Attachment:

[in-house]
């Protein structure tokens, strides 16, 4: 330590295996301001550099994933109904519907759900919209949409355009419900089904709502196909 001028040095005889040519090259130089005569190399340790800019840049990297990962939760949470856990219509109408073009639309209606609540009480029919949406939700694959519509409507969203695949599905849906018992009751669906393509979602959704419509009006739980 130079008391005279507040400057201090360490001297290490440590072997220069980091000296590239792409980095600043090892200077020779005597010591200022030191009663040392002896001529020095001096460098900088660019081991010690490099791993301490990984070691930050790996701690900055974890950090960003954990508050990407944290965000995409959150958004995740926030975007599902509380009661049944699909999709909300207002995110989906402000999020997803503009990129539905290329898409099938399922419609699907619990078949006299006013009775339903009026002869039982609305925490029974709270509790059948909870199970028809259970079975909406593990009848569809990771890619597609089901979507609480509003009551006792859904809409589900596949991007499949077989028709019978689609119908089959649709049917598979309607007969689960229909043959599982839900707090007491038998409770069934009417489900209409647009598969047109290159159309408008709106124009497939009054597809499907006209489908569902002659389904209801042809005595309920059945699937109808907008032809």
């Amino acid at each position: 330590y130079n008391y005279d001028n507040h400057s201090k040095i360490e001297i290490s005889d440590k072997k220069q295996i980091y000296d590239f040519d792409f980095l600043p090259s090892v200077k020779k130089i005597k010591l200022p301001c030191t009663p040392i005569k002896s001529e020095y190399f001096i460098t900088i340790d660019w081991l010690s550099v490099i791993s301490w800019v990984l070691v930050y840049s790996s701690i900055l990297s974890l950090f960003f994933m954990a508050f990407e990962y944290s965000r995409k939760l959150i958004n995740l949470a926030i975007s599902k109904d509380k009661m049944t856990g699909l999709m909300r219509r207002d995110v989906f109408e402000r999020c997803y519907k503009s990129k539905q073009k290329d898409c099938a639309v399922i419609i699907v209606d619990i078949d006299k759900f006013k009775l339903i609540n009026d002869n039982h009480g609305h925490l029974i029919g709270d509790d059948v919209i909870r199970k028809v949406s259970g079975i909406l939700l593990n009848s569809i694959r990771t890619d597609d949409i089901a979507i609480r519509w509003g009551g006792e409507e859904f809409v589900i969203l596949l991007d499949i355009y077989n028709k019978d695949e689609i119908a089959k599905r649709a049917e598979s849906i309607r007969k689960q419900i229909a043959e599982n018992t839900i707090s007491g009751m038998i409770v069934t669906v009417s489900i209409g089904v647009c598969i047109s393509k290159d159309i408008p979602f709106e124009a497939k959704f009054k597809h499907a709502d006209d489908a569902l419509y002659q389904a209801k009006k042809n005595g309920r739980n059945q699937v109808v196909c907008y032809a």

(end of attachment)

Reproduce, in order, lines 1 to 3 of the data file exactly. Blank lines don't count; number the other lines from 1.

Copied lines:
[in-house]
């Protein structure tokens, strides 16, 4: 330590295996301001550099994933109904519907759900919209949409355009419900089904709502196909 001028040095005889040519090259130089005569190399340790800019840049990297990962939760949470856990219509109408073009639309209606609540009480029919949406939700694959519509409507969203695949599905849906018992009751669906393509979602959704419509009006739980 130079008391005279507040400057201090360490001297290490440590072997220069980091000296590239792409980095600043090892200077020779005597010591200022030191009663040392002896001529020095001096460098900088660019081991010690490099791993301490990984070691930050790996701690900055974890950090960003954990508050990407944290965000995409959150958004995740926030975007599902509380009661049944699909999709909300207002995110989906402000999020997803503009990129539905290329898409099938399922419609699907619990078949006299006013009775339903009026002869039982609305925490029974709270509790059948909870199970028809259970079975909406593990009848569809990771890619597609089901979507609480509003009551006792859904809409589900596949991007499949077989028709019978689609119908089959649709049917598979309607007969689960229909043959599982839900707090007491038998409770069934009417489900209409647009598969047109290159159309408008709106124009497939009054597809499907006209489908569902002659389904209801042809005595309920059945699937109808907008032809």
């Amino acid at each position: 330590y130079n008391y005279d001028n507040h400057s201090k040095i360490e001297i290490s005889d440590k072997k220069q295996i980091y000296d590239f040519d792409f980095l600043p090259s090892v200077k020779k130089i005597k010591l200022p301001c030191t009663p040392i005569k002896s001529e020095y190399f001096i460098t900088i340790d660019w081991l010690s550099v490099i791993s301490w800019v990984l070691v930050y840049s790996s701690i900055l990297s974890l950090f960003f994933m954990a508050f990407e990962y944290s965000r995409k939760l959150i958004n995740l949470a926030i975007s599902k109904d509380k009661m049944t856990g699909l999709m909300r219509r207002d995110v989906f109408e402000r999020c997803y519907k503009s990129k539905q073009k290329d898409c099938a639309v399922i419609i699907v209606d619990i078949d006299k759900f006013k009775l339903i609540n009026d002869n039982h009480g609305h925490l029974i029919g709270d509790d059948v919209i909870r199970k028809v949406s259970g079975i909406l939700l593990n009848s569809i694959r990771t890619d597609d949409i089901a979507i609480r519509w509003g009551g006792e409507e859904f809409v589900i969203l596949l991007d499949i355009y077989n028709k019978d695949e689609i119908a089959k599905r649709a049917e598979s849906i309607r007969k689960q419900i229909a043959e599982n018992t839900i707090s007491g009751m038998i409770v069934t669906v009417s489900i209409g089904v647009c598969i047109s393509k290159d159309i408008p979602f709106e124009a497939k959704f009054k597809h499907a709502d006209d489908a569902l419509y002659q389904a209801k009006k042809n005595g309920r739980n059945q699937v109808v196909c907008y032809a």